As we take time for introspection, the period between the High Holidays is a significant time to give tzedakah and perform mitzvot. Jews all around the world will be reciting “Teshuvah, Tefillah, Tzedakah” meaning repentance, prayer, and charity.
On Yom Kippur, the act of giving tzedakah is said to emulate the Shekinah, God’s divine presence, according to the Board of Jewish Education. This important time to give tzedakah allows us to repent for sins from the previous year, while also laying the foundation for a happy and healthy year ahead.
Tzedakah, often thought of as the Hebrew word for “charity,” is the act of doing good deeds. While the English definition of charity means to do acts of service or donate money to help the needy, tzedakah has a slightly different meaning. According to Judaism 101, tzedakah is “not viewed as a generous, magnanimous act; it is simply an act of justice and righteousness, the performance of a duty.” Not only is giving tzedakah a mitzvah, but also a commandment in the Torah.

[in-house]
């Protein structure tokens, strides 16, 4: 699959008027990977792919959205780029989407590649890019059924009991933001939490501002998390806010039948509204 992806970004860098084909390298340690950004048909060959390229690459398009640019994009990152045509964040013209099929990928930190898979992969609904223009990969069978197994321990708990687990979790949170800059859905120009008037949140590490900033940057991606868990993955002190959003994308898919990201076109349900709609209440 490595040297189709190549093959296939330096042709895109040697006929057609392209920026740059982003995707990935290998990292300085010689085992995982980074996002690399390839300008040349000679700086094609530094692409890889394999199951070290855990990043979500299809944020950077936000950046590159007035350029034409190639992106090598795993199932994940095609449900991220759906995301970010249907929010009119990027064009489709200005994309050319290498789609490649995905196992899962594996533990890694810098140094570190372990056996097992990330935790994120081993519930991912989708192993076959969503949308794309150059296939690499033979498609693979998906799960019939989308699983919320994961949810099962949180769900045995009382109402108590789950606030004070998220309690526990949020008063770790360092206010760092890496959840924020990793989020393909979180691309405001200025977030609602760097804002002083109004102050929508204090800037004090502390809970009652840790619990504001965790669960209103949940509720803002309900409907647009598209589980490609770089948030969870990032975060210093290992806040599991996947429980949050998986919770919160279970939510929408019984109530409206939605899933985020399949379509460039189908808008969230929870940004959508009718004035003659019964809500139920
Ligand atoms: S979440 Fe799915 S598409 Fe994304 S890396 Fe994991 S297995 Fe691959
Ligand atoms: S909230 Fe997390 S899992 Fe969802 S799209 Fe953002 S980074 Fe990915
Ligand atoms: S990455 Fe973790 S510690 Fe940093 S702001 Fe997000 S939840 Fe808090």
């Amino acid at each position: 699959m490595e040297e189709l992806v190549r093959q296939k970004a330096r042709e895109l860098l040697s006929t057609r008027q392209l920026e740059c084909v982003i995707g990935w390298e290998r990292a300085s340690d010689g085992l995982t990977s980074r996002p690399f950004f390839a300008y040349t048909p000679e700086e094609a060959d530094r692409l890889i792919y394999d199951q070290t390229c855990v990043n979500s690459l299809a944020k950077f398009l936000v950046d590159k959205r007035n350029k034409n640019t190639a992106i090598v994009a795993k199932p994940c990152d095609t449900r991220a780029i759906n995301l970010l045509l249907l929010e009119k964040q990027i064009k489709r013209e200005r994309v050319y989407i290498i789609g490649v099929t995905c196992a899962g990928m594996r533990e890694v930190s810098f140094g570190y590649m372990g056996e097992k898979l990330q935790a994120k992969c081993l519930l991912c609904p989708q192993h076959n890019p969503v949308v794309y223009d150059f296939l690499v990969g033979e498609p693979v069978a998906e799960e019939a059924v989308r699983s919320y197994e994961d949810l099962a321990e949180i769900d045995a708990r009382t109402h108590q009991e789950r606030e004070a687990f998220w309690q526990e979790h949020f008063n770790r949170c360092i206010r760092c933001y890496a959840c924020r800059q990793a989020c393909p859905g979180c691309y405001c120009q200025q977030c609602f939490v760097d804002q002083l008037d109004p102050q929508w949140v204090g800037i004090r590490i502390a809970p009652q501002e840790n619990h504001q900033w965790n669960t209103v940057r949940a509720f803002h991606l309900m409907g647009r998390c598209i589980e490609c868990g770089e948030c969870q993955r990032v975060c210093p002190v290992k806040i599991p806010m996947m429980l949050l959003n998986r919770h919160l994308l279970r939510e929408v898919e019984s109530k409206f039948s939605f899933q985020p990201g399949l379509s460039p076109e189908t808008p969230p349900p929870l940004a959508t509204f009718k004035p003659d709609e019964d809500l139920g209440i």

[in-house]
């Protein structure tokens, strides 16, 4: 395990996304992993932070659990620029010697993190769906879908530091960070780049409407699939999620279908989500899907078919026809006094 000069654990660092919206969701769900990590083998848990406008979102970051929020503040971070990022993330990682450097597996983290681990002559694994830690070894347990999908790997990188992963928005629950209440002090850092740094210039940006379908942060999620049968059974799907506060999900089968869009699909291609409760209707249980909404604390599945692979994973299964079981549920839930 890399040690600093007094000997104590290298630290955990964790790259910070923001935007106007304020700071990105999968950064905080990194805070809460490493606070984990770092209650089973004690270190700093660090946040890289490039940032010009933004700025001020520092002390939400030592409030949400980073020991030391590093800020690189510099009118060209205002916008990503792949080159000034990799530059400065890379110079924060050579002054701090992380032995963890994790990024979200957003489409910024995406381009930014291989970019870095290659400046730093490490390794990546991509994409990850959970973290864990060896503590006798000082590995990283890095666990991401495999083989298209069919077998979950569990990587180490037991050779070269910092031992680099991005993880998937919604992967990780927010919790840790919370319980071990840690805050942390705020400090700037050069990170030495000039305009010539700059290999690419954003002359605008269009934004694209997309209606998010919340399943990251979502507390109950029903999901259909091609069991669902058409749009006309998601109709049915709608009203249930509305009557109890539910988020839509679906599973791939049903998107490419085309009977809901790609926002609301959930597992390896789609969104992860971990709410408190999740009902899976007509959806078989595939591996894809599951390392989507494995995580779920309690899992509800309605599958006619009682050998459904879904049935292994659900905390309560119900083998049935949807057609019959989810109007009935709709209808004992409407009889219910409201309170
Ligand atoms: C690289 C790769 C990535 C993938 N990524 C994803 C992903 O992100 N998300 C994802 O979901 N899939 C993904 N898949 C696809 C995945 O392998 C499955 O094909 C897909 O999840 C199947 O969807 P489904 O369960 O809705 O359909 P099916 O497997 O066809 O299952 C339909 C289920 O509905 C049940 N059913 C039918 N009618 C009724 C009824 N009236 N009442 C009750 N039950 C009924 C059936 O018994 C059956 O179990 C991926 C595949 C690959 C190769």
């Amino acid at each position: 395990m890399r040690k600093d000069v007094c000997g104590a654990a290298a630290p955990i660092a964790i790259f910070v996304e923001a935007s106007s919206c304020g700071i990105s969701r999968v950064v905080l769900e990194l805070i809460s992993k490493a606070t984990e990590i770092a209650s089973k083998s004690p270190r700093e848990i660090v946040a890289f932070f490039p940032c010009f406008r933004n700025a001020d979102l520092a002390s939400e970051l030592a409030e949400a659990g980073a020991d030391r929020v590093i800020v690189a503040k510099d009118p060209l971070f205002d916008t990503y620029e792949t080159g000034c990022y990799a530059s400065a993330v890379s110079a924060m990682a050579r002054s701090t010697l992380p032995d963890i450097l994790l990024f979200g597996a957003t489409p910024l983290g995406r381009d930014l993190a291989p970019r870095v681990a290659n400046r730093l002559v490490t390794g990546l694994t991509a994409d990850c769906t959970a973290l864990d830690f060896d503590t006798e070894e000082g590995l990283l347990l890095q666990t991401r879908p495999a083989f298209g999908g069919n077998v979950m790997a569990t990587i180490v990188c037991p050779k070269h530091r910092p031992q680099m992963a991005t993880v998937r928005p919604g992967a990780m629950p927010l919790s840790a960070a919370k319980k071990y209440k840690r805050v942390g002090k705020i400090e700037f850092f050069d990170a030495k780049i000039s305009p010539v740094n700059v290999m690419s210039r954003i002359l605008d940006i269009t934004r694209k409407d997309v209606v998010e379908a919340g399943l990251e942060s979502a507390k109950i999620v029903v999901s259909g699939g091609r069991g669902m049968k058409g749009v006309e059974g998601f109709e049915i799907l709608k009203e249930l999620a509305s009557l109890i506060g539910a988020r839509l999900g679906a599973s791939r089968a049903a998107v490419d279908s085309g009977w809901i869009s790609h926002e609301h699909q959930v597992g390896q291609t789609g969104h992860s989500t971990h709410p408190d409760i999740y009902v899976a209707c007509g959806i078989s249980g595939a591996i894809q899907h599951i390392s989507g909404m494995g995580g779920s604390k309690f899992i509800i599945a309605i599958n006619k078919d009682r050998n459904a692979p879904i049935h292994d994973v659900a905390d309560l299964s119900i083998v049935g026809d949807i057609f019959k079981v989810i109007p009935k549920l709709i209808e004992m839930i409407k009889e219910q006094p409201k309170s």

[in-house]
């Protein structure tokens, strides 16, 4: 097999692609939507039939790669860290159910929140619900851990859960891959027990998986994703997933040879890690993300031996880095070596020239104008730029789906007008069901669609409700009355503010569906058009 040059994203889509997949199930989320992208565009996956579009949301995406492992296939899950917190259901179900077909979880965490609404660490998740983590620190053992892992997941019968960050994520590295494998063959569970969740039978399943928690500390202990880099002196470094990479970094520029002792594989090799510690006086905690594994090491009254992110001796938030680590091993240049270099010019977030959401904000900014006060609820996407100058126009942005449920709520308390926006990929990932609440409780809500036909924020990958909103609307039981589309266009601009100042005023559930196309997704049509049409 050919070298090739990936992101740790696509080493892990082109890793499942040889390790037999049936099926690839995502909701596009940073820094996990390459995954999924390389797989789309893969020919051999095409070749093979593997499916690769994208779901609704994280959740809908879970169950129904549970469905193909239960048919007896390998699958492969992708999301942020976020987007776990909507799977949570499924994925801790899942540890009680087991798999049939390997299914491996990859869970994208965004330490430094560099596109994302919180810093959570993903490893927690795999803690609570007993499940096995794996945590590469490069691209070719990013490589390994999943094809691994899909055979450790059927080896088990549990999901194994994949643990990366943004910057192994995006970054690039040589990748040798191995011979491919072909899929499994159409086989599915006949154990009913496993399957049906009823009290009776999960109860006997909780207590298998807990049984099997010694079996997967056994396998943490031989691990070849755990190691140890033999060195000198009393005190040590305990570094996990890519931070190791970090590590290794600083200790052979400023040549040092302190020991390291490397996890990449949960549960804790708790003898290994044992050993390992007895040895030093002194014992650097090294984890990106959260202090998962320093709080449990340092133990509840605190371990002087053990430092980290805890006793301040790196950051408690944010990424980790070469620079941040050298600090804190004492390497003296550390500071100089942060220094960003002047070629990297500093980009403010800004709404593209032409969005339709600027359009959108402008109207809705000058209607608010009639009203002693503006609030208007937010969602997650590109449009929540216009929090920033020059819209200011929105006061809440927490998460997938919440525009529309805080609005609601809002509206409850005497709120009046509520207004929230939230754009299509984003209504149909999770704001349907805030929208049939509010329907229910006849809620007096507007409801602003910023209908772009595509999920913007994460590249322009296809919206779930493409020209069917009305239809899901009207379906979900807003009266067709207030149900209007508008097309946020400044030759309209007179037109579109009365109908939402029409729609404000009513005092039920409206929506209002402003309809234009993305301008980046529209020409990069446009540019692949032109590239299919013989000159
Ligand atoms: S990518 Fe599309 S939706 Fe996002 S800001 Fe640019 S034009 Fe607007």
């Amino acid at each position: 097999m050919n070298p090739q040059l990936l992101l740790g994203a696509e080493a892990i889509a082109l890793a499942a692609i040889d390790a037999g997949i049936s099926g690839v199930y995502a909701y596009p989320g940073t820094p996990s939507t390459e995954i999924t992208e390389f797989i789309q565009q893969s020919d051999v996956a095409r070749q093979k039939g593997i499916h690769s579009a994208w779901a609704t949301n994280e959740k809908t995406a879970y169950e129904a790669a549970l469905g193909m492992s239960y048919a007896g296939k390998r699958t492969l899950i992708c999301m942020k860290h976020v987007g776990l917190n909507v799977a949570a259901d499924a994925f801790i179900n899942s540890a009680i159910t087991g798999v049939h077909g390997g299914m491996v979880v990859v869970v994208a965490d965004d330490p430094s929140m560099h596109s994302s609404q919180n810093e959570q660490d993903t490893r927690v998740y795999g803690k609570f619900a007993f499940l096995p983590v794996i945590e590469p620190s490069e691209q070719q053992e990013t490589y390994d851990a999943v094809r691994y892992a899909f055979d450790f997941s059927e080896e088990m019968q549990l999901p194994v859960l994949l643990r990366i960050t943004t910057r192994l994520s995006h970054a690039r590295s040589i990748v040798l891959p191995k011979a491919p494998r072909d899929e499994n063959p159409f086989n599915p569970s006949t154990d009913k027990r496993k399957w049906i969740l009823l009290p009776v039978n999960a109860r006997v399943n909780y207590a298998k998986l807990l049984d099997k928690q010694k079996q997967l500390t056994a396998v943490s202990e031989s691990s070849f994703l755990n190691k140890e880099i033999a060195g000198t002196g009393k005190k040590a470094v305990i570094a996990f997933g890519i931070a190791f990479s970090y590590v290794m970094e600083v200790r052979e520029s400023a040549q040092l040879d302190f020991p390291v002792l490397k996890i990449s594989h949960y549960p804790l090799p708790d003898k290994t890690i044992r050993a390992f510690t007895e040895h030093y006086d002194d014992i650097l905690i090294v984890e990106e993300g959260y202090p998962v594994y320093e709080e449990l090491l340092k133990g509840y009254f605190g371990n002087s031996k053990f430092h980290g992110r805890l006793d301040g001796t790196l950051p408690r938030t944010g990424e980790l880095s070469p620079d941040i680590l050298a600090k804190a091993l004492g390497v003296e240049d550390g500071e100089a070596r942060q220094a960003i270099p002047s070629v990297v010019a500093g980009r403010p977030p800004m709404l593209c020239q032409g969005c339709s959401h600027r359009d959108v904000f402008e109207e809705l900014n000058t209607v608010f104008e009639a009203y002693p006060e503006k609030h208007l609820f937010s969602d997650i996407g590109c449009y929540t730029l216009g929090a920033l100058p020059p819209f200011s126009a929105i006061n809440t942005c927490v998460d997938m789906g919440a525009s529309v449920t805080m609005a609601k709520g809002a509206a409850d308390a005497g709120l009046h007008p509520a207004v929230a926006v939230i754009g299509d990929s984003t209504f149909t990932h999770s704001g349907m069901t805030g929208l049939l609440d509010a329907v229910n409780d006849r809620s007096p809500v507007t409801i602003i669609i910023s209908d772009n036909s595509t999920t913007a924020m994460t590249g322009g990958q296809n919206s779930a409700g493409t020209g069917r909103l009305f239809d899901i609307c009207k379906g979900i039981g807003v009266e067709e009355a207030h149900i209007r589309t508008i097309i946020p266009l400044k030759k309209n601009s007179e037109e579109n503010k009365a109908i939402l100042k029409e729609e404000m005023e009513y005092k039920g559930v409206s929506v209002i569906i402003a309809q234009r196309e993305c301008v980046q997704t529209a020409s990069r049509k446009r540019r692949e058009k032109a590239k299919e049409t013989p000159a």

An article by Judaism 101 explains, “Judaism teaches the belief that donors benefit from tzedakah as much or more than the recipients and the belief remains a common theme in Jewish tradition.” This theme is also often expressed by JFL supporters.
Not only is interest-free lending a commandment in the Torah, but it is also considered the most meritorious way to give tzedakah. According to the medieval rabbi and philosopher, Maimonides, providing interest-free loans is ranked number 1 out of 8 ways to give charity to those in need. Interest-free lending is a hand-up not a handout and allows people to financially support themselves.
As you recite “Teshuvah, Tefillah, Tzedakah,” please consider supporting the work of Jewish Free Loan as we strive to help meet the financial needs of the community in the year ahead.
“No joy is greater than the joy of gladdening the hearts of the poor, the orphans, the widows and the strangers.”- Maimonides.
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